1Department of Electrical and Computer Engineering and the Coordinated Science Laboratory, University of Illinois, Urbana, IL, United States

 
Compressed Sensing (CS) MRI with non-adaptive sparsifying transforms such as wavelets and finite differences can perform poorly at high undersampling factors. In this work, we introduce an adaptive framework for MR image reconstruction employing multiscale sparse representations. The multiscale patch-based sparsifying transform (dictionary) is learnt directly using the undersampled k-space data and is thus adapted to the current image. An alternating reconstruction algorithm learns the sparsifying dictionary at different scales, and uses it to remove aliasing and noise in one step, and subsequently restores and fills-in the sampled k-space data in the other step. Experimental results demonstrate the superior performance of such an image reconstruction formulation that exploits image patch sparsity at several scales. The multiscale framework provides highly accurate reconstructions at high undersampling factors. We also show the reconstructions with previous CSMRI methods employing nonadaptive dictionaries and demonstrate significant improvements with our approach over the former.

 
2831.   Adaptive compressed MRI sampling based on wavelet encoding 
Bo Kou1, Guoxi xie2, Bensheng Qiu2, and Xin Liu2
1Shenzhen Institutes of Advanced Technology, Chinese Academy of Science, Shenzhen, China, People's Republic of, 2Shenzhen Institutes of Advanced Technology, Chinese Academy of Science, China, People's Republic of

 
The main idea of Compressed Sensing is to exploit the fact that there is some structure and redundancy in most signals of interest. Clearly, the more we known about the signal and the more the information we encode into the signal processing algorithm, the better performance we can achieve. In this paper, we propose an adaptive compressed MRI sensing scheme that combined wavelet encoding with compressed sensing which originated from the optic image data acquisition . Our approach exploits not only the fact that most of the wavelet coefficients of MR images are small but also the fact that values and locations of the large coefficients have a particular structure. Exploiting the structure of the wavelet coefficients of MR images is achieved by replacing the pseudo-random measurements with a direct and fast method of adaptive wavelet coefficient acquisition.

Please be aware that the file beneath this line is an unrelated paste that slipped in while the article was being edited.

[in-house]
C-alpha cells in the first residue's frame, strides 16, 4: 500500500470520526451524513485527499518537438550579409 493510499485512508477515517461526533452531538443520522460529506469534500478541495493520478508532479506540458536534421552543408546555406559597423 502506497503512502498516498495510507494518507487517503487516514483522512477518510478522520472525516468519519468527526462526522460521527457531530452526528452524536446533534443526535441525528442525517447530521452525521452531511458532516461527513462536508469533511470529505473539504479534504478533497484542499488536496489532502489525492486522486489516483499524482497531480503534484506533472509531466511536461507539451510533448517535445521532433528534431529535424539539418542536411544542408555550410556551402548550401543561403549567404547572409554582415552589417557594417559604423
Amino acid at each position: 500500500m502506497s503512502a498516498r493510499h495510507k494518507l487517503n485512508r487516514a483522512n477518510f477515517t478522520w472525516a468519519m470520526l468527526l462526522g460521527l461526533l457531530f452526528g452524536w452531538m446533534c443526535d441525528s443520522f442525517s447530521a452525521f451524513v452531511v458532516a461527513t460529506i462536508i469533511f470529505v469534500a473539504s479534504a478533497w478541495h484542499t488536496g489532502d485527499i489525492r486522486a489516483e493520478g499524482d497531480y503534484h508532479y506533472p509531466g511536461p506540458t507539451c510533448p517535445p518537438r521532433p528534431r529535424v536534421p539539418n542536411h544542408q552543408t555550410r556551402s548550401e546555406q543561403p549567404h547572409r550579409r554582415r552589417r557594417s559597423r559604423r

2832.   Undersampled MRI reconstruction using edge-weighted lower case Greek iota1 norm minimization 
Changwei Hu1, Xiaobo Qu2, Di Guo2, Lijun Bao1, Shuhui Cai1, and Zhong Chen1
1Department of Physics, Xiamen University, Xiamen, Fujian, China, People's Republic of, 2Department of Communication Engineering, Xiamen University, Xiamen, Fujian, China, People's Republic of

 
Undersampling k-space is an effective way to reduce acquisition time for MRI. However, aliasing artifacts introduced by undersampling may blur the edges of MR images, which often contain important information for clinical diagnosis. In this work, we propose an edge-weighted model by pluging two weighting matrix into the objective function of constrained l1 norm minimization problem. Reconstructions with more precise edge recovery are then obtained by the proposed EWIT algorithm.

 
2833.   A swifter SWIFT using compressive sensing 
Sairam Geethanath1, Steen Moeller2, Curtis A Corum2, Matthew A Lewis1,3, and Vikram D Kodibagkar1,3
1Joint graduate program in biomedical engineering, UT Arlington and UT Southwestern Medical Center, Dallas, Texas, United States, 2Center for Magnetic Resonance Research, University of Minnesota, 3Radiology, UT Southwestern Medical Center

 
Sweep imaging with Fourier transformation (SWIFT) is a novel MRI technique which facilitates imaging of short T2 nuclei. Currently, exquisite 3D images can be acquired within minutes but imaging dynamic changes in short T2 species, such as T2 exchange contrast agents, would require an even faster imaging scheme. The application of compressed sensing to accelerate SWIFT MR imaging has been demonstrated on a phantom for an acceleration factor ~5. Compressed sensing based reconstruction of the MR volume shows high fidelity with reduced artifacts and lower noise. Future work involves the reconstruction of in vivo data and applications to dynamic imaging.

 
2834.   Investigation on Compressed Sensing Regularization Parameter using Case-PDM 
Jun Miao1, Feng Huang2, and David L Wilson3,4
1Biomedical Engineering, Case Western Reserve University, Cleveland, Ohio, United States, 2Invivo Corporation, Gainesville, Florida, United States, 3Biomedical Engineering, Case Western Reserve University, Cleveland, Ohio, 4Radiology, University Hospitals of Cleveland, Cleveland, Ohio, United States

 
Case-PDM is applied to investigate TV weight regularization parameter of Compressed Sensing (CS). Experimental results show that optimal TV weight varies across different imaged subject/ pulse sequence/ scanner, and may change slightly for the same data set with different sampling ratio. To achieve a high image quality CS reconstruction, a pre-calibration is necessary to find the optimal TV weight.

 
2835.   MR Compressed Sensing Using FREBAS Transform 
Satoshi Ito1, Koji Miyabayashi2, and Yoshifumi Yamada2